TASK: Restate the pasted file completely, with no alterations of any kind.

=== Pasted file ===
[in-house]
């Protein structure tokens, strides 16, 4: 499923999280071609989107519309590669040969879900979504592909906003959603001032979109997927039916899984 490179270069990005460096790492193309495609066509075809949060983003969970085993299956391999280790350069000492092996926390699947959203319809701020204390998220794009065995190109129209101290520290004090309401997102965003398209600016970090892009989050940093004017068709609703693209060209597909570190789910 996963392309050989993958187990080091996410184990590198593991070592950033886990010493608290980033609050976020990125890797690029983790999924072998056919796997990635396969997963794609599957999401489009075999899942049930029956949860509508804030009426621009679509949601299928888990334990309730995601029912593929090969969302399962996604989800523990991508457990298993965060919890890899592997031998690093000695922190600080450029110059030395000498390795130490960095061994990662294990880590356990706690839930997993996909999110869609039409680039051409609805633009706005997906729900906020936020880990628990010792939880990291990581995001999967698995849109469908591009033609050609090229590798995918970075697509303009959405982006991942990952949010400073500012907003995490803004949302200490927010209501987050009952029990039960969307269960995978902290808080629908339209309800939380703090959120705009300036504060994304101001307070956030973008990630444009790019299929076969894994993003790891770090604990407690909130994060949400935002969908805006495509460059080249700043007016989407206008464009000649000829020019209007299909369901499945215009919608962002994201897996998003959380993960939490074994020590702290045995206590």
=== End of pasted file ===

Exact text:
[in-house]
């Protein structure tokens, strides 16, 4: 499923999280071609989107519309590669040969879900979504592909906003959603001032979109997927039916899984 490179270069990005460096790492193309495609066509075809949060983003969970085993299956391999280790350069000492092996926390699947959203319809701020204390998220794009065995190109129209101290520290004090309401997102965003398209600016970090892009989050940093004017068709609703693209060209597909570190789910 996963392309050989993958187990080091996410184990590198593991070592950033886990010493608290980033609050976020990125890797690029983790999924072998056919796997990635396969997963794609599957999401489009075999899942049930029956949860509508804030009426621009679509949601299928888990334990309730995601029912593929090969969302399962996604989800523990991508457990298993965060919890890899592997031998690093000695922190600080450029110059030395000498390795130490960095061994990662294990880590356990706690839930997993996909999110869609039409680039051409609805633009706005997906729900906020936020880990628990010792939880990291990581995001999967698995849109469908591009033609050609090229590798995918970075697509303009959405982006991942990952949010400073500012907003995490803004949302200490927010209501987050009952029990039960969307269960995978902290808080629908339209309800939380703090959120705009300036504060994304101001307070956030973008990630444009790019299929076969894994993003790891770090604990407690909130994060949400935002969908805006495509460059080249700043007016989407206008464009000649000829020019209007299909369901499945215009919608962002994201897996998003959380993960939490074994020590702290045995206590």